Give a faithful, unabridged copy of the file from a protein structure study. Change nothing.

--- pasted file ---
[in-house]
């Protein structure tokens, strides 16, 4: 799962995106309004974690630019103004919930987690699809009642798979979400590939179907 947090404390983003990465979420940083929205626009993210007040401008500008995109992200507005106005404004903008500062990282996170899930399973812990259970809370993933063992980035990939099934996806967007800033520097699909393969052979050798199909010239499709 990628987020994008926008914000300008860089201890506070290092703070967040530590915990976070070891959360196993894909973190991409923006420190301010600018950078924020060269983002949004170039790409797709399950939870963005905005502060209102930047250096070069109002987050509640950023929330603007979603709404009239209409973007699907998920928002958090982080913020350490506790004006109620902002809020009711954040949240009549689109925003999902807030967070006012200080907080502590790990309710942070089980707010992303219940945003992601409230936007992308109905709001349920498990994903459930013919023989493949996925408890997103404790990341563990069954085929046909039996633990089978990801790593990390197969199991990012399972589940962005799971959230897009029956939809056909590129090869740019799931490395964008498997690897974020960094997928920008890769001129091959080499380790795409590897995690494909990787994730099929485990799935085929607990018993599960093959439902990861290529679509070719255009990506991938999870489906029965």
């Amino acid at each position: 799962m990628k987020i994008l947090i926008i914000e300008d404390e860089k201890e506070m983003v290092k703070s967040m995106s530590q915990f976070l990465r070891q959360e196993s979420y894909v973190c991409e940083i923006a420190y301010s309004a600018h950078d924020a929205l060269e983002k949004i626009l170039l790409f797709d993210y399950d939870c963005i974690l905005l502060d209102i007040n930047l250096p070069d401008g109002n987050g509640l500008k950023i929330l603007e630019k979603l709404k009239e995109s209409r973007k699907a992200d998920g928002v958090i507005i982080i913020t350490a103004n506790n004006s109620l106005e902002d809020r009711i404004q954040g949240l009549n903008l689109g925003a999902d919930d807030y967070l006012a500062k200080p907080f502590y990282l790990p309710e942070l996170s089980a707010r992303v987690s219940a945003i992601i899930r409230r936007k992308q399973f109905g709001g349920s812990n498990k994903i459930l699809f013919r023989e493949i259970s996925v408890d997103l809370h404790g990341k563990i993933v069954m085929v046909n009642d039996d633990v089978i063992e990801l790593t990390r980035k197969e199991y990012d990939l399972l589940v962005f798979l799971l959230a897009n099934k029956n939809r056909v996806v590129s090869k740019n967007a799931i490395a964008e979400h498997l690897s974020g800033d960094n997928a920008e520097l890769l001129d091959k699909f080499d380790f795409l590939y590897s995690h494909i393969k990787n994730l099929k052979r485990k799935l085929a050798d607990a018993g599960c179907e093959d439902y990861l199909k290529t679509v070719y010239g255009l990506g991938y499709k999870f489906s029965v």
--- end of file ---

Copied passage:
[in-house]
């Protein structure tokens, strides 16, 4: 799962995106309004974690630019103004919930987690699809009642798979979400590939179907 947090404390983003990465979420940083929205626009993210007040401008500008995109992200507005106005404004903008500062990282996170899930399973812990259970809370993933063992980035990939099934996806967007800033520097699909393969052979050798199909010239499709 990628987020994008926008914000300008860089201890506070290092703070967040530590915990976070070891959360196993894909973190991409923006420190301010600018950078924020060269983002949004170039790409797709399950939870963005905005502060209102930047250096070069109002987050509640950023929330603007979603709404009239209409973007699907998920928002958090982080913020350490506790004006109620902002809020009711954040949240009549689109925003999902807030967070006012200080907080502590790990309710942070089980707010992303219940945003992601409230936007992308109905709001349920498990994903459930013919023989493949996925408890997103404790990341563990069954085929046909039996633990089978990801790593990390197969199991990012399972589940962005799971959230897009029956939809056909590129090869740019799931490395964008498997690897974020960094997928920008890769001129091959080499380790795409590897995690494909990787994730099929485990799935085929607990018993599960093959439902990861290529679509070719255009990506991938999870489906029965």
């Amino acid at each position: 799962m990628k987020i994008l947090i926008i914000e300008d404390e860089k201890e506070m983003v290092k703070s967040m995106s530590q915990f976070l990465r070891q959360e196993s979420y894909v973190c991409e940083i923006a420190y301010s309004a600018h950078d924020a929205l060269e983002k949004i626009l170039l790409f797709d993210y399950d939870c963005i974690l905005l502060d209102i007040n930047l250096p070069d401008g109002n987050g509640l500008k950023i929330l603007e630019k979603l709404k009239e995109s209409r973007k699907a992200d998920g928002v958090i507005i982080i913020t350490a103004n506790n004006s109620l106005e902002d809020r009711i404004q954040g949240l009549n903008l689109g925003a999902d919930d807030y967070l006012a500062k200080p907080f502590y990282l790990p309710e942070l996170s089980a707010r992303v987690s219940a945003i992601i899930r409230r936007k992308q399973f109905g709001g349920s812990n498990k994903i459930l699809f013919r023989e493949i259970s996925v408890d997103l809370h404790g990341k563990i993933v069954m085929v046909n009642d039996d633990v089978i063992e990801l790593t990390r980035k197969e199991y990012d990939l399972l589940v962005f798979l799971l959230a897009n099934k029956n939809r056909v996806v590129s090869k740019n967007a799931i490395a964008e979400h498997l690897s974020g800033d960094n997928a920008e520097l890769l001129d091959k699909f080499d380790f795409l590939y590897s995690h494909i393969k990787n994730l099929k052979r485990k799935l085929a050798d607990a018993g599960c179907e093959d439902y990861l199909k290529t679509v070719y010239g255009l990506g991938y499709k999870f489906s029965v």